This paper presents an examination of a Risk, Needs, and Responsivity-focused second-responder program for men who have been judged as being moderate- to high-risk for committing repeated domestic violence offences; it lays out the authors’ research methodology, outcomes, and discussion.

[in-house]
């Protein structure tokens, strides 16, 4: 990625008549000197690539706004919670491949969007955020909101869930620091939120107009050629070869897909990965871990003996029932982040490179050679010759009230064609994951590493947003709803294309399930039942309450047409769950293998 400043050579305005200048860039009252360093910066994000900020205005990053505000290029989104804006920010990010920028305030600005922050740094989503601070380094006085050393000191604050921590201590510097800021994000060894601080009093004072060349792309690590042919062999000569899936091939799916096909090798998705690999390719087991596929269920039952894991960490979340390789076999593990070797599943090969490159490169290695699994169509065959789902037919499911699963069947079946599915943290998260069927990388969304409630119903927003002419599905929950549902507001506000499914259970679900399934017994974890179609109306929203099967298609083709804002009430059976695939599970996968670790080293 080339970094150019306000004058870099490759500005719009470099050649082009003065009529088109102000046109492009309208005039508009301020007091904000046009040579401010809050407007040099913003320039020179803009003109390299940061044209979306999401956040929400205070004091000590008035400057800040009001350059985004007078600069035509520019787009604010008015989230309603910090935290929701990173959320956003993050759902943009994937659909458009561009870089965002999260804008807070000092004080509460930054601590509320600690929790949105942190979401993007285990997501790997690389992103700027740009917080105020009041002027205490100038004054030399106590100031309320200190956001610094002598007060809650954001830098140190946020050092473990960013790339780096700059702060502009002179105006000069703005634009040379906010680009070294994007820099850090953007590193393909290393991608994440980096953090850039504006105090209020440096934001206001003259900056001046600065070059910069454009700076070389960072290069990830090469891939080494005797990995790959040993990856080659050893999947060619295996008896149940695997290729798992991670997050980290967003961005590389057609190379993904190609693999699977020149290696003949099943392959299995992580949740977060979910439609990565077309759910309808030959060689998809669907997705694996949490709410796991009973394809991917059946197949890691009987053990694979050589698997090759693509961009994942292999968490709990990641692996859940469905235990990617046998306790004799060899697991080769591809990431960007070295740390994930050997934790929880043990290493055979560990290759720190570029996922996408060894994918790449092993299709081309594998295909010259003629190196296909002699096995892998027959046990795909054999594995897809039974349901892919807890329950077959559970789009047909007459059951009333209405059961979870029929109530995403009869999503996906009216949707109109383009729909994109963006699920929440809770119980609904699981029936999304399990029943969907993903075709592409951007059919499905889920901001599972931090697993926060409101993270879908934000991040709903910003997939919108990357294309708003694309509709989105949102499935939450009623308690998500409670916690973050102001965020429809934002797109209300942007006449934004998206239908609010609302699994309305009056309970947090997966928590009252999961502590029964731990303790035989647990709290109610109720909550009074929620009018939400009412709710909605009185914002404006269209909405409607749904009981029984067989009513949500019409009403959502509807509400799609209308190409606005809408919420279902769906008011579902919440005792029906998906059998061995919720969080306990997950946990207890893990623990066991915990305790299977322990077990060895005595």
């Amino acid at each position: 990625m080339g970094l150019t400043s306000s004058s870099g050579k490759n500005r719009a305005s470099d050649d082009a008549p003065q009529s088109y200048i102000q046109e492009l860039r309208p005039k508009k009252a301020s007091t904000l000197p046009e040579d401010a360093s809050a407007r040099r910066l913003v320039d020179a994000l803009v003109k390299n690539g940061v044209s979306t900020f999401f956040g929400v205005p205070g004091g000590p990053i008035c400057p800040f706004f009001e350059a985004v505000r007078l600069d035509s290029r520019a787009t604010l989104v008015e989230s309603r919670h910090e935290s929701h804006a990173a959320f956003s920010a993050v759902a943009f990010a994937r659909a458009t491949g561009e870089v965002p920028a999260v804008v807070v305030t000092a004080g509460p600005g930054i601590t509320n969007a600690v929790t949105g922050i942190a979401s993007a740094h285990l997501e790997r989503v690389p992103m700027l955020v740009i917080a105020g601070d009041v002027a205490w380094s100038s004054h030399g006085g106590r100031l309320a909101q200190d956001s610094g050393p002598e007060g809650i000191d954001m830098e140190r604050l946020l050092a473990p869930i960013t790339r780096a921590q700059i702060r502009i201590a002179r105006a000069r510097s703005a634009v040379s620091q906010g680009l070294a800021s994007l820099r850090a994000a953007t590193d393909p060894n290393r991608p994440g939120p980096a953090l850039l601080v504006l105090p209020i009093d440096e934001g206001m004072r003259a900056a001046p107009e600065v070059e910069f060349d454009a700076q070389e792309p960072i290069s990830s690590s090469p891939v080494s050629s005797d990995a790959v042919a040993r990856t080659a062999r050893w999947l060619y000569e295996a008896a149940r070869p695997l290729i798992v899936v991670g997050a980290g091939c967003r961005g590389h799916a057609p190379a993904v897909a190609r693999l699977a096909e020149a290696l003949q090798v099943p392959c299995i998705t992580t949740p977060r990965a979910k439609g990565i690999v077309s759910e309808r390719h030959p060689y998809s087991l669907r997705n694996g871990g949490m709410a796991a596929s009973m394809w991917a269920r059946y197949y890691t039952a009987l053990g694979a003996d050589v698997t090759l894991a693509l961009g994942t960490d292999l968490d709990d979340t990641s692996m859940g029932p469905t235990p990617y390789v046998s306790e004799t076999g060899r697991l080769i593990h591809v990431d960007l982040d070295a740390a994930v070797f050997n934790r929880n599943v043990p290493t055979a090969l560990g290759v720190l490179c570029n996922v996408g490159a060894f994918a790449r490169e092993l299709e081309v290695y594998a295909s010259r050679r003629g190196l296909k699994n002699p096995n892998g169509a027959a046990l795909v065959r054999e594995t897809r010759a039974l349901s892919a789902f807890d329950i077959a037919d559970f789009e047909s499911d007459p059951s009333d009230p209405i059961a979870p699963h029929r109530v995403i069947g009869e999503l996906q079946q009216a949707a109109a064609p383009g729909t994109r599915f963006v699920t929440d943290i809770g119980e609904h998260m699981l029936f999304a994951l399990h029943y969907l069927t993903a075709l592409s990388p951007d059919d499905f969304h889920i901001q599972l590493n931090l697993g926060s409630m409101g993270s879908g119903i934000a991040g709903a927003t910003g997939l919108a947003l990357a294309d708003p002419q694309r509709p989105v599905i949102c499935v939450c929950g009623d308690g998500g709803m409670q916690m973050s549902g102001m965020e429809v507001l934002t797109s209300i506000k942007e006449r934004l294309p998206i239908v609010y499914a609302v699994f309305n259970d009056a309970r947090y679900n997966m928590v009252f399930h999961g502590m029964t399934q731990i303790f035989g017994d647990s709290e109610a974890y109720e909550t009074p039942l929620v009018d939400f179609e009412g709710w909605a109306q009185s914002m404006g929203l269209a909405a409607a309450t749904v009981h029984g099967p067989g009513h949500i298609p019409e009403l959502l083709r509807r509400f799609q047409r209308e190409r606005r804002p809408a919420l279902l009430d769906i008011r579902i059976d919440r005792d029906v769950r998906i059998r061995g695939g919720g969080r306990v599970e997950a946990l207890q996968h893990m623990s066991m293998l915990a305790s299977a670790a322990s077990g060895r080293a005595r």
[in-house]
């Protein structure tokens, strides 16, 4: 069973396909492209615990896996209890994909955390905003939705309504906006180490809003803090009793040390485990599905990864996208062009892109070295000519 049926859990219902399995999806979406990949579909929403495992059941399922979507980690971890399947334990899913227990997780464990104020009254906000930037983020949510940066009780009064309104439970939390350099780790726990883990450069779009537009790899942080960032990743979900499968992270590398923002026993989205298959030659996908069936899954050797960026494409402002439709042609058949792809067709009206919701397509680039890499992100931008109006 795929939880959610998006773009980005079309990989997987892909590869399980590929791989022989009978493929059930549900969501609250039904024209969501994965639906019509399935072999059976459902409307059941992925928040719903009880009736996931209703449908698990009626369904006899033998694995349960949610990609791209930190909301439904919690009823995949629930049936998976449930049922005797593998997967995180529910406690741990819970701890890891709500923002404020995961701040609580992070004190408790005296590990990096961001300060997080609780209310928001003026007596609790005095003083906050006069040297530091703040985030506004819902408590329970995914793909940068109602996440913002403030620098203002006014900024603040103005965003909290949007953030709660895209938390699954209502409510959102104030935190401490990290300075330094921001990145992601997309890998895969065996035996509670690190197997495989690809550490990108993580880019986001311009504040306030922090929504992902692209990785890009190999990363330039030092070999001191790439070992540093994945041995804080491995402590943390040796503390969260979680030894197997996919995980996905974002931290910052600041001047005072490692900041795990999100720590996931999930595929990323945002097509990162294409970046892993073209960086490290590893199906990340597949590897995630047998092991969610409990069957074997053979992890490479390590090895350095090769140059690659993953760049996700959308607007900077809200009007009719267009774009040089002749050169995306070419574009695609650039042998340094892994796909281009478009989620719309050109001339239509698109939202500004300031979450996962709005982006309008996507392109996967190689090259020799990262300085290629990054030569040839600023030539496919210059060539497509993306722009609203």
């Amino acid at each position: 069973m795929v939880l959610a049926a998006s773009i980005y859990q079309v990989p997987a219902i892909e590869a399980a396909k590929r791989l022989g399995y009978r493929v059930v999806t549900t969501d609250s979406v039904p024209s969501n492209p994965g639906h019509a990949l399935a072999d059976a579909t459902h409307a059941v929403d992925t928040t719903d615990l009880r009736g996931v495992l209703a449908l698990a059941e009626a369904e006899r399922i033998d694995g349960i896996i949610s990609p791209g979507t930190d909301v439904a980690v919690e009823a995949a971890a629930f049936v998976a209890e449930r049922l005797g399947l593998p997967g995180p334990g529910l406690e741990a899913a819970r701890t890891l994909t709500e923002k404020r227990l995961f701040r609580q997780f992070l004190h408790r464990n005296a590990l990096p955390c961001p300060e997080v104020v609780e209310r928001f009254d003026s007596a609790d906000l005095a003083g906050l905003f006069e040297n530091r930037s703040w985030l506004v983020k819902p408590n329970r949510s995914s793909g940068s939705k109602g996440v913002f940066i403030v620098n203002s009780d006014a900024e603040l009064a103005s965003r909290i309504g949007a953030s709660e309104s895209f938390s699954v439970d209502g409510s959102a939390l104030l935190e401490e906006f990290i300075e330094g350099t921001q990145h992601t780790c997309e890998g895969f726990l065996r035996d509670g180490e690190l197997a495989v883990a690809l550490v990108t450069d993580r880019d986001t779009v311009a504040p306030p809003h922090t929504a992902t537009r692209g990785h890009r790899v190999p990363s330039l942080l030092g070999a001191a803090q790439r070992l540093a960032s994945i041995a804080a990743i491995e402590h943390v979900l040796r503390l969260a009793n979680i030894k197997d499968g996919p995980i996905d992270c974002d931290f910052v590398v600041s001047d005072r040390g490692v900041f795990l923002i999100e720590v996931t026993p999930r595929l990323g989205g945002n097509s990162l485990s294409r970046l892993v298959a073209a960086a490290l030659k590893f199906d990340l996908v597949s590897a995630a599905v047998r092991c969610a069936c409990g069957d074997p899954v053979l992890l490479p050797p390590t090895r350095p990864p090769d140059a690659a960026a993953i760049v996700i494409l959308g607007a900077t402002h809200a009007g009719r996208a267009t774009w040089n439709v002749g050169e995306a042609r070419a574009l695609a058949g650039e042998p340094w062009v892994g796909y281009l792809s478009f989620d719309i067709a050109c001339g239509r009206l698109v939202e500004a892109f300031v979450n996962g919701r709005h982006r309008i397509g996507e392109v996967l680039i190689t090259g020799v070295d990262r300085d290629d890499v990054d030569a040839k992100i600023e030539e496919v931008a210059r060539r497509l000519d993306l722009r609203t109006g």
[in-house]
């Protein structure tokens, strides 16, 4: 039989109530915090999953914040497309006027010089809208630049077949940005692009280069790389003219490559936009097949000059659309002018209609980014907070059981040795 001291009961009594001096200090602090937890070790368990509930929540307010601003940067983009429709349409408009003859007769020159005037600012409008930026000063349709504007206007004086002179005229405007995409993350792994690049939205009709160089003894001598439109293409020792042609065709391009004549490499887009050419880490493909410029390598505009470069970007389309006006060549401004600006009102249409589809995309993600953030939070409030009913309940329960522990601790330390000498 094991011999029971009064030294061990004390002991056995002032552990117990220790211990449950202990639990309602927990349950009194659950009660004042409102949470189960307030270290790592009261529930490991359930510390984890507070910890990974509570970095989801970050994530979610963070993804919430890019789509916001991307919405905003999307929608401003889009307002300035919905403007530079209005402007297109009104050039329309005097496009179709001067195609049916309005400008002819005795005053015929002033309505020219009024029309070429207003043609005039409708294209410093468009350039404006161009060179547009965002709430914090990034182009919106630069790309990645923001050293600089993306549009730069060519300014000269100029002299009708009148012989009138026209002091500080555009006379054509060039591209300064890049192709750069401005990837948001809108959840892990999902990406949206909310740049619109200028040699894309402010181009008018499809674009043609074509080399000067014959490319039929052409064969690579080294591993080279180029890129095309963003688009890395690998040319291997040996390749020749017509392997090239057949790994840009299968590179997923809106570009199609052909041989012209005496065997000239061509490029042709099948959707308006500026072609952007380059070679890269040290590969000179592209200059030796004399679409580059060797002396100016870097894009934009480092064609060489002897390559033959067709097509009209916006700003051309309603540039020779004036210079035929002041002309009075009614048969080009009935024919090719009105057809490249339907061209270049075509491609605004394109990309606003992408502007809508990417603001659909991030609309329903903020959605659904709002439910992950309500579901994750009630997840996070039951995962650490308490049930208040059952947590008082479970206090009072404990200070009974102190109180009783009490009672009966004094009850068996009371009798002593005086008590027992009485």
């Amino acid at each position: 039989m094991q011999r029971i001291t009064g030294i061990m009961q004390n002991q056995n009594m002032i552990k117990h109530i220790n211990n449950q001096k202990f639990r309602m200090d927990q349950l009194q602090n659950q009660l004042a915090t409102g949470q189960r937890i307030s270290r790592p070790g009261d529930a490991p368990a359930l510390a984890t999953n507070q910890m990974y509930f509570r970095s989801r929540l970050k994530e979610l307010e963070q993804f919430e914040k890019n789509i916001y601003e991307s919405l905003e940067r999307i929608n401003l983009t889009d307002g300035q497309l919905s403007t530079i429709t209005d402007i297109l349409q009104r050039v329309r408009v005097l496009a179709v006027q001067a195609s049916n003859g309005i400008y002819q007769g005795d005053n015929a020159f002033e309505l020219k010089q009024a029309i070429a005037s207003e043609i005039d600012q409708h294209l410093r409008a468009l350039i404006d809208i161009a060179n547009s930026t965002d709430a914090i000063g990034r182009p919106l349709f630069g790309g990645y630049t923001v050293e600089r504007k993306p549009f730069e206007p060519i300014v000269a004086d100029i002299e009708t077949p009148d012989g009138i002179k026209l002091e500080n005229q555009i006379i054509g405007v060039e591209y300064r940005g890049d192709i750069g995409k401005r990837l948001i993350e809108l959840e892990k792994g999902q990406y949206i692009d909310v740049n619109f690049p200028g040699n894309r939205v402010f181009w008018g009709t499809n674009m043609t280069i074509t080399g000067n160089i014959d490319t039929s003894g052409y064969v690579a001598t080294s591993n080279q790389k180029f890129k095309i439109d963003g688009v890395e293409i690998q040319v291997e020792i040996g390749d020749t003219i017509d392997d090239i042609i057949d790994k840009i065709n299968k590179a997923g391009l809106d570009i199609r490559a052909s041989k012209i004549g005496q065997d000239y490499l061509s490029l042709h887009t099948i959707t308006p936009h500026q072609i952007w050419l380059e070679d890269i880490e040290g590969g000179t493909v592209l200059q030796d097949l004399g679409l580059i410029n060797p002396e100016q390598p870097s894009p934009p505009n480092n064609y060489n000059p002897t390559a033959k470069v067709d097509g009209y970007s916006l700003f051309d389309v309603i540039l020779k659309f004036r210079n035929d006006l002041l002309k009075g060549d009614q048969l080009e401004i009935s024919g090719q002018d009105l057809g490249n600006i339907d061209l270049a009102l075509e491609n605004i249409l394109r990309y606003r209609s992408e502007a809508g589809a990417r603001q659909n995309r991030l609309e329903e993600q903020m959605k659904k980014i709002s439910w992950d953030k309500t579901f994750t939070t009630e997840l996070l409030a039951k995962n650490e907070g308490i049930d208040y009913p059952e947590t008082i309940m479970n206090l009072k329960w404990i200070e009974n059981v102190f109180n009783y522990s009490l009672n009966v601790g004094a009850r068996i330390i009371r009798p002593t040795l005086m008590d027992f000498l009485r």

The authors present a research study that offers an initial evaluation of an RNR (Risk, Needs, and Responsivity)-focused second-responder program for men accused of assaulting their intimate partners and who were judged as being at moderate to high risk for re-offending. The authors used a quasi-experimental design to compare police outcomes for 40 men attending a second-responder intervention program to 40 men with equivalent levels of risk for re-offense who did not attend intervention (comparison group). Results showed that there were significant, substantial, and lasting differences across groups in all outcome domains. In terms of recidivism, rates of subsequent domestic-violence-related changes were more than double for men in the comparison group as compared with the intervention group in both one-year and two-year follow-up. Changes in the rates of arrest were consistent with reductions in men’s general involvement with police, with men in the intervention group receiving fewer charges for violent offenses, administrative offenses, and property offenses over the two years following intervention than men in the comparison group. Not surprisingly, these differences result in a much lower estimated amount of police time with intervention men than for comparison men. The authors discuss the results with reference to the possible impact of sharing information with men about their assessed risk for re-offending within a therapeutic justice context. Publisher Abstract Provided
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